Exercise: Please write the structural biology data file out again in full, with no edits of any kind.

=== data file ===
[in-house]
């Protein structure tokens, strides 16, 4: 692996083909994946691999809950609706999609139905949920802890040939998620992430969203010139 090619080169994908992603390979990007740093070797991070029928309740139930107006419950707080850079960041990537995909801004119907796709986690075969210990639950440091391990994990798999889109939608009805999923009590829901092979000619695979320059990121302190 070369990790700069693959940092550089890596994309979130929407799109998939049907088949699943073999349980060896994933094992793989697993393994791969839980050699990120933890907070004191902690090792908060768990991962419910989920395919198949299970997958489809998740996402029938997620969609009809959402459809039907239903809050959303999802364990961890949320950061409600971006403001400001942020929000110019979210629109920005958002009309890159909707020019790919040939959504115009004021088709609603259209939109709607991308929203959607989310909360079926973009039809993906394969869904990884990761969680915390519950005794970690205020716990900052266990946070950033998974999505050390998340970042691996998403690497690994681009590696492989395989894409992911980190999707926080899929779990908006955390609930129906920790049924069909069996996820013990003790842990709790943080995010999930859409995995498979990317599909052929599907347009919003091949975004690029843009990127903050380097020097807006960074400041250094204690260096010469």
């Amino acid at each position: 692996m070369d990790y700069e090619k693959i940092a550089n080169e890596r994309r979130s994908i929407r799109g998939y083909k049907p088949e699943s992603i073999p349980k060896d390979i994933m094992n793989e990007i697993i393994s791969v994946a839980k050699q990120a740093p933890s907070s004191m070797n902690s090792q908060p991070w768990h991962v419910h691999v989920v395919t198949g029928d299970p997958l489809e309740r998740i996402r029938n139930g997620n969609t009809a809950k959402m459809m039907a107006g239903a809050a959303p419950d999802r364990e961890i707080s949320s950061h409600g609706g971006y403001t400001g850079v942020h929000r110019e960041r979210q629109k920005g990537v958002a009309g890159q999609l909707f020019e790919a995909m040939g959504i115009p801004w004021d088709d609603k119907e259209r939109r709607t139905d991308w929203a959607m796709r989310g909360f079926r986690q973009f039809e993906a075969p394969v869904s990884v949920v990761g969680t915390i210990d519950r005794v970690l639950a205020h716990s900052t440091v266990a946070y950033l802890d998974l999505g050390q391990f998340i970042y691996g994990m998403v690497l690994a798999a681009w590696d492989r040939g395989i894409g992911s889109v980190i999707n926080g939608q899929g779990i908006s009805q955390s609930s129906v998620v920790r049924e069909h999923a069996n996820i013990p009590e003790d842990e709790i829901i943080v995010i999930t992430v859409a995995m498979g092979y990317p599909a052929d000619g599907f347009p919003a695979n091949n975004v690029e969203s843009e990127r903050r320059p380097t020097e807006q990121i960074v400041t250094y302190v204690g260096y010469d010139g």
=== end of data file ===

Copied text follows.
[in-house]
């Protein structure tokens, strides 16, 4: 692996083909994946691999809950609706999609139905949920802890040939998620992430969203010139 090619080169994908992603390979990007740093070797991070029928309740139930107006419950707080850079960041990537995909801004119907796709986690075969210990639950440091391990994990798999889109939608009805999923009590829901092979000619695979320059990121302190 070369990790700069693959940092550089890596994309979130929407799109998939049907088949699943073999349980060896994933094992793989697993393994791969839980050699990120933890907070004191902690090792908060768990991962419910989920395919198949299970997958489809998740996402029938997620969609009809959402459809039907239903809050959303999802364990961890949320950061409600971006403001400001942020929000110019979210629109920005958002009309890159909707020019790919040939959504115009004021088709609603259209939109709607991308929203959607989310909360079926973009039809993906394969869904990884990761969680915390519950005794970690205020716990900052266990946070950033998974999505050390998340970042691996998403690497690994681009590696492989395989894409992911980190999707926080899929779990908006955390609930129906920790049924069909069996996820013990003790842990709790943080995010999930859409995995498979990317599909052929599907347009919003091949975004690029843009990127903050380097020097807006960074400041250094204690260096010469």
């Amino acid at each position: 692996m070369d990790y700069e090619k693959i940092a550089n080169e890596r994309r979130s994908i929407r799109g998939y083909k049907p088949e699943s992603i073999p349980k060896d390979i994933m094992n793989e990007i697993i393994s791969v994946a839980k050699q990120a740093p933890s907070s004191m070797n902690s090792q908060p991070w768990h991962v419910h691999v989920v395919t198949g029928d299970p997958l489809e309740r998740i996402r029938n139930g997620n969609t009809a809950k959402m459809m039907a107006g239903a809050a959303p419950d999802r364990e961890i707080s949320s950061h409600g609706g971006y403001t400001g850079v942020h929000r110019e960041r979210q629109k920005g990537v958002a009309g890159q999609l909707f020019e790919a995909m040939g959504i115009p801004w004021d088709d609603k119907e259209r939109r709607t139905d991308w929203a959607m796709r989310g909360f079926r986690q973009f039809e993906a075969p394969v869904s990884v949920v990761g969680t915390i210990d519950r005794v970690l639950a205020h716990s900052t440091v266990a946070y950033l802890d998974l999505g050390q391990f998340i970042y691996g994990m998403v690497l690994a798999a681009w590696d492989r040939g395989i894409g992911s889109v980190i999707n926080g939608q899929g779990i908006s009805q955390s609930s129906v998620v920790r049924e069909h999923a069996n996820i013990p009590e003790d842990e709790i829901i943080v995010i999930t992430v859409a995995m498979g092979y990317p599909a052929d000619g599907f347009p919003a695979n091949n975004v690029e969203s843009e990127r903050r320059p380097t020097e807006q990121i960074v400041t250094y302190v204690g260096y010469d010139g």